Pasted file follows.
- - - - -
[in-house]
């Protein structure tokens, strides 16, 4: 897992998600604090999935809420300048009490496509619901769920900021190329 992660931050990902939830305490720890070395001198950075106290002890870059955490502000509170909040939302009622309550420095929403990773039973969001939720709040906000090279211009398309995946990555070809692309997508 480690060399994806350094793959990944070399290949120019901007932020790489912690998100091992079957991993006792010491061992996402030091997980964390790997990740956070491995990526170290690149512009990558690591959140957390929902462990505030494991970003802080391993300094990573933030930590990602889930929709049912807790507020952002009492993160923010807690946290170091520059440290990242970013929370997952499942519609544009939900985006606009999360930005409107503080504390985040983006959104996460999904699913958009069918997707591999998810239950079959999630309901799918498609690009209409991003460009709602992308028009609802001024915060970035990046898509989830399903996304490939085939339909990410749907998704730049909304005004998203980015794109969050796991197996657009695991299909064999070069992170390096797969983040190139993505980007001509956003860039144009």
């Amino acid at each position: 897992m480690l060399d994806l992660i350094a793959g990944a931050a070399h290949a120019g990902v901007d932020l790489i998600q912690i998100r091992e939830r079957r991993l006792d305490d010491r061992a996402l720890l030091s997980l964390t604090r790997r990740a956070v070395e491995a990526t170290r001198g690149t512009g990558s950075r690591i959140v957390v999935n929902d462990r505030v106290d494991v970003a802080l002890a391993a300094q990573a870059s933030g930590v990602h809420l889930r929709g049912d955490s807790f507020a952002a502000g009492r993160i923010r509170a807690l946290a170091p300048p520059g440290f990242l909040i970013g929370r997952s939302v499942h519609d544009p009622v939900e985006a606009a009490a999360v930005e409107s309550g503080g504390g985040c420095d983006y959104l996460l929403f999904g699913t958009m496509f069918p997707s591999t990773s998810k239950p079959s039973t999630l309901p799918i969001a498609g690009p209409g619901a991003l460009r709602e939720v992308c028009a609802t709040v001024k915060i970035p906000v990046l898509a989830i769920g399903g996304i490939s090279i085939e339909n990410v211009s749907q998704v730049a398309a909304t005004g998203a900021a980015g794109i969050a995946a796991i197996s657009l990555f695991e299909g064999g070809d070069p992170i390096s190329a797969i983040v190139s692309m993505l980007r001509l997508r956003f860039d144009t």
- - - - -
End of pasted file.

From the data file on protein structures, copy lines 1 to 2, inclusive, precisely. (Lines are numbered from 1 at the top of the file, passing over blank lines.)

[in-house]
């Protein structure tokens, strides 16, 4: 897992998600604090999935809420300048009490496509619901769920900021190329 992660931050990902939830305490720890070395001198950075106290002890870059955490502000509170909040939302009622309550420095929403990773039973969001939720709040906000090279211009398309995946990555070809692309997508 480690060399994806350094793959990944070399290949120019901007932020790489912690998100091992079957991993006792010491061992996402030091997980964390790997990740956070491995990526170290690149512009990558690591959140957390929902462990505030494991970003802080391993300094990573933030930590990602889930929709049912807790507020952002009492993160923010807690946290170091520059440290990242970013929370997952499942519609544009939900985006606009999360930005409107503080504390985040983006959104996460999904699913958009069918997707591999998810239950079959999630309901799918498609690009209409991003460009709602992308028009609802001024915060970035990046898509989830399903996304490939085939339909990410749907998704730049909304005004998203980015794109969050796991197996657009695991299909064999070069992170390096797969983040190139993505980007001509956003860039144009």